The first motion taken was that of Mr. GEORGE MARSHAM (Kent), who moved that the chairman, hon. secretary and treasurer should be ex-officio members of the Council. There was some little misunderstanding on the part of Mr. Ellison as to the meaning of this proposal, he thinking that the idea was that the chairman and the honorary secretary and treasurer of every county club were to be made ex-officio members of the Council. It was afterwards explained that the proposal merely meant that the chairman and hon. sec. and treasurer of the Council itself should be members of the Council, whether they were delegates from their counties or not. Mr. M. P. BETTS (Essex) having seconded the motion, Mr. W. E. DENISON pointed out that it might give undue weight to the opinion of one particular county, as it would be possible for one club to have three or four votes as against one by any other county.
Mr. P. M. Thornton (Middlesex) also opposed the motion, which on being put was lost by a large majority, only four voting for it.
Mr. W. G. GRACE (Gloucestershire) then proposed That all county matches shall commence at twelve noon on the first day, and on the second and third days play shall commence at eleven a. m., and that this rule shall be strictly enforced.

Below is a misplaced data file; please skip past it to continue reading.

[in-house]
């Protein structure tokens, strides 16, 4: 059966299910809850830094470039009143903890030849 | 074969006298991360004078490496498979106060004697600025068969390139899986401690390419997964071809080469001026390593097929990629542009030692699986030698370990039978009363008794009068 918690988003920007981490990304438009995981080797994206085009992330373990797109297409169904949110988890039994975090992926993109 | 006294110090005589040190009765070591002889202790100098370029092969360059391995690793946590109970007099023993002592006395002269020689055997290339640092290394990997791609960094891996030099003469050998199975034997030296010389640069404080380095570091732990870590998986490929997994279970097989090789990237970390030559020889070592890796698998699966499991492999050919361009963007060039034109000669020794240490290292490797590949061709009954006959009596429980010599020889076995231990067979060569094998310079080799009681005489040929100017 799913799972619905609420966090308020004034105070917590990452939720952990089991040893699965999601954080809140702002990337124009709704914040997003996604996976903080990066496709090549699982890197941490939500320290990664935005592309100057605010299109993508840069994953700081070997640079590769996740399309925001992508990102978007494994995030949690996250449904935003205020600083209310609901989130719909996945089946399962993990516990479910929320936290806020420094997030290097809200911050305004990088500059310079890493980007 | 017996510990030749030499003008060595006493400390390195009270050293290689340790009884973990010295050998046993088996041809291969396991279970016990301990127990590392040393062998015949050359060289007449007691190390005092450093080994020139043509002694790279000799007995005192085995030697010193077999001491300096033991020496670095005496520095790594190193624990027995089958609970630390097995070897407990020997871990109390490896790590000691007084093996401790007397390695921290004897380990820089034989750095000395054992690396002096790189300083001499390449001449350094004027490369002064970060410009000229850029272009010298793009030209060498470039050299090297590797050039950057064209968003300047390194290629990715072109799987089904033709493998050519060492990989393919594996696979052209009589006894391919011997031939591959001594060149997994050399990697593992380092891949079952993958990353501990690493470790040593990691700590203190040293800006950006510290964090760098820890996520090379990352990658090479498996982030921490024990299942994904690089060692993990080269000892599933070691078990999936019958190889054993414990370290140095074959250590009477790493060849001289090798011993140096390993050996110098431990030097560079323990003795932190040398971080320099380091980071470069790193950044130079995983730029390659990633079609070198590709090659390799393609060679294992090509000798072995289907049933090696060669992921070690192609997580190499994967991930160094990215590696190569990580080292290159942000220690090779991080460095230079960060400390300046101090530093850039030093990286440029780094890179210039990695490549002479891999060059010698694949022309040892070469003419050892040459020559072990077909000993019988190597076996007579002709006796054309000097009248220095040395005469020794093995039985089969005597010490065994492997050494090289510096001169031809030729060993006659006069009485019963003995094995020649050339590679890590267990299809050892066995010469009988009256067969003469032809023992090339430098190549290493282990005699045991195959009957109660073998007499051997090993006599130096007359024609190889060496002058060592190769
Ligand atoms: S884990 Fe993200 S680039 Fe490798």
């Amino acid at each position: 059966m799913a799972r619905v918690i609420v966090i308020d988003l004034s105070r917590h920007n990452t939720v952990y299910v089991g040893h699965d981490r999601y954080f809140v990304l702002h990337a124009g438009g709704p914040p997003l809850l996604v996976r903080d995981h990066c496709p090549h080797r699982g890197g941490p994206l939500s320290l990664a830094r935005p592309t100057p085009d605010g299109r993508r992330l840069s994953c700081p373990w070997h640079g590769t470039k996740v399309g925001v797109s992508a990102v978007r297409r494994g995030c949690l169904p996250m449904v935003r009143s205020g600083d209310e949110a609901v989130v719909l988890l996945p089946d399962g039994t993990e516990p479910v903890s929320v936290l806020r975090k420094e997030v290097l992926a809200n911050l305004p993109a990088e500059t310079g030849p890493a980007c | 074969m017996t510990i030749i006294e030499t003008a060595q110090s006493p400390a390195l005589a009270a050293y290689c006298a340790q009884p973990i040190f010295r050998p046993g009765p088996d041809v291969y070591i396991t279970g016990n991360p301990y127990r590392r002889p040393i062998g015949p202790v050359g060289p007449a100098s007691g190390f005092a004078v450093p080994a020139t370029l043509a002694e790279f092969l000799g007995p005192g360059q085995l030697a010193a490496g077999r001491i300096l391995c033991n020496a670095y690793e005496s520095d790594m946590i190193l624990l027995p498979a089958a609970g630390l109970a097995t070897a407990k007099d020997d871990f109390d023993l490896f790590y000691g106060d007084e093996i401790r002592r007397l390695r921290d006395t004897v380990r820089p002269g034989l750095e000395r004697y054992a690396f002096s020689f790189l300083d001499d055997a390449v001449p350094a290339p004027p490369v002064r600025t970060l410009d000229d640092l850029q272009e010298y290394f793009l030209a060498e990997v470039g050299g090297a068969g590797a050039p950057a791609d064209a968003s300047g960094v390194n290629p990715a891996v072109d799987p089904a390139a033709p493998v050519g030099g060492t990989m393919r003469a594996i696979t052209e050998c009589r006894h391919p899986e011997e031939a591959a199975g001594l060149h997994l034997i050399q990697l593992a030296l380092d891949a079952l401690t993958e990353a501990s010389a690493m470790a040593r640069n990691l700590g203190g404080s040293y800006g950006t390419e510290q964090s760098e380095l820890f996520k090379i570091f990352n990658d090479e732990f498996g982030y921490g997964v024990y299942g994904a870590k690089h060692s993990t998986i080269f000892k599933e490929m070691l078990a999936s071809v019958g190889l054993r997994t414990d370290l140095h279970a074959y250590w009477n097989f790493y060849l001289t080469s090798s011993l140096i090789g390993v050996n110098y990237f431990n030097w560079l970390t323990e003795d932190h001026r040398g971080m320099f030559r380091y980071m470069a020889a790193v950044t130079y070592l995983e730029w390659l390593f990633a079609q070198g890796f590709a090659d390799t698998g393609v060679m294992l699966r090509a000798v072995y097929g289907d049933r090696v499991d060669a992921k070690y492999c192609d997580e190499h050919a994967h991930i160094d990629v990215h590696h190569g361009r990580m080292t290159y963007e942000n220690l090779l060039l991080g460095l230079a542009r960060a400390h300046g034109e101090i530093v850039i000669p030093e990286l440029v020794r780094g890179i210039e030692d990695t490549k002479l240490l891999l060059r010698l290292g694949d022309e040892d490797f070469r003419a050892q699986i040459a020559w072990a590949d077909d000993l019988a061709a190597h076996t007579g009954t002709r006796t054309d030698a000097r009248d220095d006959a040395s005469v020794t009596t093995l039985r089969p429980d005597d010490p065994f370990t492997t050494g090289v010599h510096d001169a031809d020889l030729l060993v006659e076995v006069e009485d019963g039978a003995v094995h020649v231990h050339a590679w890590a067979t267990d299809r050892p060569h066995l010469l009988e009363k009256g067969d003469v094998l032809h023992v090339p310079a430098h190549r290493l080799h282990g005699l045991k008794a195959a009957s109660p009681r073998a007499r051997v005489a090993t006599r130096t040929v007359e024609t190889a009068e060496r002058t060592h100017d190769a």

Mr. W. H. C. OATES ( Nottinghamshire), who seconded the motion, observed that if the rule were strictly enforced there would be very few drawn matches.
The motion seemed to meet with general approval and was unanimously adopted.
Mr. A. H. HEATH ( Staffordshire) next moved that arrangements should be made on county cricket grounds to enable boundary hits to be run out. He remarked that his club were strongly of opinion some such arrangements should be made, and they proposed to do so by means of a net being suspended all round the ground by the boundary. The principal object of having boundary hits run out was to assist the bowler. The present arrangements gave batsmen an undue advantage, and any regulation that would help the bowler would be to the interest of cricket.
After some little hesitation the motion was seconded by Mr. W. G. GRACE, who observed that in his younger days they used to have to run out their hits, and he did not see why batsmen should not have to do so now.